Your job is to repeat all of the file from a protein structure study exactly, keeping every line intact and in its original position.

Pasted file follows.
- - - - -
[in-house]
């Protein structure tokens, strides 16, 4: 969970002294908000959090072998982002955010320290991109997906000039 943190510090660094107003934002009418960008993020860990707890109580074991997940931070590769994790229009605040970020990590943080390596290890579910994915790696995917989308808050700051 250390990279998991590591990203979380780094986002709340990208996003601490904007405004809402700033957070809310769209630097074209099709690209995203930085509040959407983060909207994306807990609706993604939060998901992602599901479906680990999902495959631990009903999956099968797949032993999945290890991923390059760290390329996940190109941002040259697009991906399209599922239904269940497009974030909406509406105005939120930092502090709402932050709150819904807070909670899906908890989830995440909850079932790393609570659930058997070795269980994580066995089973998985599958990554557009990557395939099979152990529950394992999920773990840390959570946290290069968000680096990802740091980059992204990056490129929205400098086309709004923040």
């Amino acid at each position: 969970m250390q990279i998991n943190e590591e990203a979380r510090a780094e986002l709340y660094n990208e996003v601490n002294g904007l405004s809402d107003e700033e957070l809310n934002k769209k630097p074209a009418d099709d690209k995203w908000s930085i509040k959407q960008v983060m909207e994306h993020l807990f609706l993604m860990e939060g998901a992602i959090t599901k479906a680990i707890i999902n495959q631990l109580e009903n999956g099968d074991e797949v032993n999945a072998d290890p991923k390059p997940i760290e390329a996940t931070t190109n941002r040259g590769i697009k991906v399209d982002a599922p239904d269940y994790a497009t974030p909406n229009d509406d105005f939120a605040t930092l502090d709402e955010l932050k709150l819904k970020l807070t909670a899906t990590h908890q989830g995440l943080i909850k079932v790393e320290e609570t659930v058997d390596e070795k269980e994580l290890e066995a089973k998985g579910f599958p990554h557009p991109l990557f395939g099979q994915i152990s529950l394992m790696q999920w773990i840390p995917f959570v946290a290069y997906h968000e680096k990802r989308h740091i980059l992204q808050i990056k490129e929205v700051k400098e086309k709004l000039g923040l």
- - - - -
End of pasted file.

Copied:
[in-house]
């Protein structure tokens, strides 16, 4: 969970002294908000959090072998982002955010320290991109997906000039 943190510090660094107003934002009418960008993020860990707890109580074991997940931070590769994790229009605040970020990590943080390596290890579910994915790696995917989308808050700051 250390990279998991590591990203979380780094986002709340990208996003601490904007405004809402700033957070809310769209630097074209099709690209995203930085509040959407983060909207994306807990609706993604939060998901992602599901479906680990999902495959631990009903999956099968797949032993999945290890991923390059760290390329996940190109941002040259697009991906399209599922239904269940497009974030909406509406105005939120930092502090709402932050709150819904807070909670899906908890989830995440909850079932790393609570659930058997070795269980994580066995089973998985599958990554557009990557395939099979152990529950394992999920773990840390959570946290290069968000680096990802740091980059992204990056490129929205400098086309709004923040």
């Amino acid at each position: 969970m250390q990279i998991n943190e590591e990203a979380r510090a780094e986002l709340y660094n990208e996003v601490n002294g904007l405004s809402d107003e700033e957070l809310n934002k769209k630097p074209a009418d099709d690209k995203w908000s930085i509040k959407q960008v983060m909207e994306h993020l807990f609706l993604m860990e939060g998901a992602i959090t599901k479906a680990i707890i999902n495959q631990l109580e009903n999956g099968d074991e797949v032993n999945a072998d290890p991923k390059p997940i760290e390329a996940t931070t190109n941002r040259g590769i697009k991906v399209d982002a599922p239904d269940y994790a497009t974030p909406n229009d509406d105005f939120a605040t930092l502090d709402e955010l932050k709150l819904k970020l807070t909670a899906t990590h908890q989830g995440l943080i909850k079932v790393e320290e609570t659930v058997d390596e070795k269980e994580l290890e066995a089973k998985g579910f599958p990554h557009p991109l990557f395939g099979q994915i152990s529950l394992m790696q999920w773990i840390p995917f959570v946290a290069y997906h968000e680096k990802r989308h740091i980059l992204q808050i990056k490129e929205v700051k400098e086309k709004l000039g923040l």